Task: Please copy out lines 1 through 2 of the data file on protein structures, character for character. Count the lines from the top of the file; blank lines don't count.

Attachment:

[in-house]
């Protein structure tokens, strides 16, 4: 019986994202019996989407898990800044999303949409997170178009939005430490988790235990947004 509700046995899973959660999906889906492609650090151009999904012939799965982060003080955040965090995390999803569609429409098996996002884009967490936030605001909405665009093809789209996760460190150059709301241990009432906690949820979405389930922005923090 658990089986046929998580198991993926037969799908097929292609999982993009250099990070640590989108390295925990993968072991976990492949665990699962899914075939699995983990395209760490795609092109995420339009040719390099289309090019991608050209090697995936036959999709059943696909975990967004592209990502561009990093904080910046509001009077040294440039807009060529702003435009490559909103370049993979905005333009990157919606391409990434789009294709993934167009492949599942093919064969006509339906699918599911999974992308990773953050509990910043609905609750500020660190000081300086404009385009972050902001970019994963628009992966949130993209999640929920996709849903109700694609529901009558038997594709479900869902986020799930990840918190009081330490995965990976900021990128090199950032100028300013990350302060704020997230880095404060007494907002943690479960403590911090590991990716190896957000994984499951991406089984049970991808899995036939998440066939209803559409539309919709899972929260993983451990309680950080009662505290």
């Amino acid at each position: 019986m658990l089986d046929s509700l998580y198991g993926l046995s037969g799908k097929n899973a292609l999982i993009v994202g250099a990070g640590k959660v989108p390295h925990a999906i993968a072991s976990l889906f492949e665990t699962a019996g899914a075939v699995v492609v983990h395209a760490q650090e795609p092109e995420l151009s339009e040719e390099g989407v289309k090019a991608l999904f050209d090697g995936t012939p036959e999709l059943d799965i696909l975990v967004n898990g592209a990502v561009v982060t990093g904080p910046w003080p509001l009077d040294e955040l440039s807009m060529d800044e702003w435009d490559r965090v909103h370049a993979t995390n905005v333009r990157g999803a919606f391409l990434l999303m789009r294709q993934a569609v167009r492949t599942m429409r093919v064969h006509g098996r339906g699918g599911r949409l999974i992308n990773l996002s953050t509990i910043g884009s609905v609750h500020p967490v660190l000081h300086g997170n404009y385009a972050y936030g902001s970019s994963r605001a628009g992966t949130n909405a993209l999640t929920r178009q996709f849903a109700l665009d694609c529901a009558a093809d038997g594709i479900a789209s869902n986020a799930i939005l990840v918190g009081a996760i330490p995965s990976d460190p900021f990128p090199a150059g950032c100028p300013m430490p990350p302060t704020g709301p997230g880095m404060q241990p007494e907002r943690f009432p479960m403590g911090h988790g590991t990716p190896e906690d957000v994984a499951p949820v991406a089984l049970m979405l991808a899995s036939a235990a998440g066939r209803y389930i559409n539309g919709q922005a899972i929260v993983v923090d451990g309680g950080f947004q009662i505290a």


[in-house]
């Protein structure tokens, strides 16, 4: 019986994202019996989407898990800044999303949409997170178009939005430490988790235990947004 509700046995899973959660999906889906492609650090151009999904012939799965982060003080955040965090995390999803569609429409098996996002884009967490936030605001909405665009093809789209996760460190150059709301241990009432906690949820979405389930922005923090 658990089986046929998580198991993926037969799908097929292609999982993009250099990070640590989108390295925990993968072991976990492949665990699962899914075939699995983990395209760490795609092109995420339009040719390099289309090019991608050209090697995936036959999709059943696909975990967004592209990502561009990093904080910046509001009077040294440039807009060529702003435009490559909103370049993979905005333009990157919606391409990434789009294709993934167009492949599942093919064969006509339906699918599911999974992308990773953050509990910043609905609750500020660190000081300086404009385009972050902001970019994963628009992966949130993209999640929920996709849903109700694609529901009558038997594709479900869902986020799930990840918190009081330490995965990976900021990128090199950032100028300013990350302060704020997230880095404060007494907002943690479960403590911090590991990716190896957000994984499951991406089984049970991808899995036939998440066939209803559409539309919709899972929260993983451990309680950080009662505290």